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September 14, 2005

Tug O' War

Bulls and Bears have their guns loaded, as one of the greatest battles the market has seen in decades continues to unfold. Mortars are flying in each direction, bulls citing the likelihood of a cessation in rate hikes by the Fed, bears countering with missed results in consumer bellwethers like Best Buy and Dell. The bears took the day, dropping the Nasdaq Composite a little over 1% and the S&P almost a half percent. On the forefront are a peculiar quadruple-witching Friday (more below) and a Fed meeting next week. Whatever is baked in, the next 4-6 trading days are apt to be volatile.

Today's action provides a few interesting notes. First, Fannie Mae set yet another brand new low for the year. I've commented several times on my belief that the GSEs would be leading indicators to the eventual bust in housing stocks, and I still believe that to be true. Regardless of what the Fed does, I believe the homeys are done for.

Second, AMD is very close to passing Intel's share price. At the beginning of May, when I mentioned an arbitrage play of short Intel / long AMD, AMD was priced at $14.30, Intel at $23.50. Today, AMD is $23.50 and Intel is $24.50. Inversion in the "CPU-manufacturer stock price curve" is inevitable.

Both AMD and Fannie Mae show textbook cases of when fundamentals can overpower technicals, even in the short run. For over a month AMD has been technically overbought (to an extreme, actually), yet has continued to break upward. Fannie Mae has likewise been extremely oversold, yet has continued to break downward. This type of action is why no one should rely on solely technical indicators. There are times when it is too risky to fight the underlying story, even for a short-term for a trade. I have a name for these casesÂ… "Reality Re-alignments".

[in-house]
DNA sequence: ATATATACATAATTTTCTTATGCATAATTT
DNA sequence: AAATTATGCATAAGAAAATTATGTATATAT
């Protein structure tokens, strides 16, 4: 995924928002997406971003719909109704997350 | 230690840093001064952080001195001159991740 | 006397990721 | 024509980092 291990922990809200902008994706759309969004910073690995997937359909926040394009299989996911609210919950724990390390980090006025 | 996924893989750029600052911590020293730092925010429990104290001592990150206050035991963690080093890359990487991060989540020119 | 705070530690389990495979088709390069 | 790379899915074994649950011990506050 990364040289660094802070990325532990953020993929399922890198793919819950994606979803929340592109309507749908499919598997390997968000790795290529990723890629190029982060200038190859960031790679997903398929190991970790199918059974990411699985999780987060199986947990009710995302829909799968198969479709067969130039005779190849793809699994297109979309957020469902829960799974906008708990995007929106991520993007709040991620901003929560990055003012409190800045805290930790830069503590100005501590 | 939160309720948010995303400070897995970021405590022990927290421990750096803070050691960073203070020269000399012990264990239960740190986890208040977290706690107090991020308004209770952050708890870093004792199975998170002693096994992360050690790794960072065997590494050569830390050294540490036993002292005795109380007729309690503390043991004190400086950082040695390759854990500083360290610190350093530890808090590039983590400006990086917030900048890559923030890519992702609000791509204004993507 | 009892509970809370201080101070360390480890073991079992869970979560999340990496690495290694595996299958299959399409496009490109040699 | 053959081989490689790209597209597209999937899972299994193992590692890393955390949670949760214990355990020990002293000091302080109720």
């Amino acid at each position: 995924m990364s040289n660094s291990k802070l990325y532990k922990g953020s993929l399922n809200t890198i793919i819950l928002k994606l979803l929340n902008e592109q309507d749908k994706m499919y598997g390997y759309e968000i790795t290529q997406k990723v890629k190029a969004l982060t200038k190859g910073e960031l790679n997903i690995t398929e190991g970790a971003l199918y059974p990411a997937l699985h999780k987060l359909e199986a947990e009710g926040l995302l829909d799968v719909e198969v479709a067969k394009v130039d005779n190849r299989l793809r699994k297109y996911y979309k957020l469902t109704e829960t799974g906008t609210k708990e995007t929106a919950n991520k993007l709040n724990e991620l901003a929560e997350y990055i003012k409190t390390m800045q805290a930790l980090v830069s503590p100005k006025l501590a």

Regarding the quadruple witching mentioned above, Standard & Poors will be updating its stock weightings for the S&P500 at the close of business Friday. The change will implement what they call "full-float" weighting. What this boils down to is ignoring stock held by insiders who are not likely to sell their stake any time soon. Therefore, companies with heavy insider ownership will lose weighting. The stock most affected by this change is Wal-Mart, of which 40% of the shares outstanding are owned by insiders. WMT will drop from the 7th largest stock in the S&P by weight to the 16th.

This change likely explains WMT's weakness this week. Index fund managers will have to dump WMT shares to re-weight their holdings accordingly. An interesting trade may be to purchase WMT late Friday for a pop Monday. I've never followed such an update in an index closely enough to know the risk/reward ratio of such a trade. I already own a small position in WMT for technical reasons.

Disclosure: Short BBY, INTC; Long WMT; Long INTC Puts


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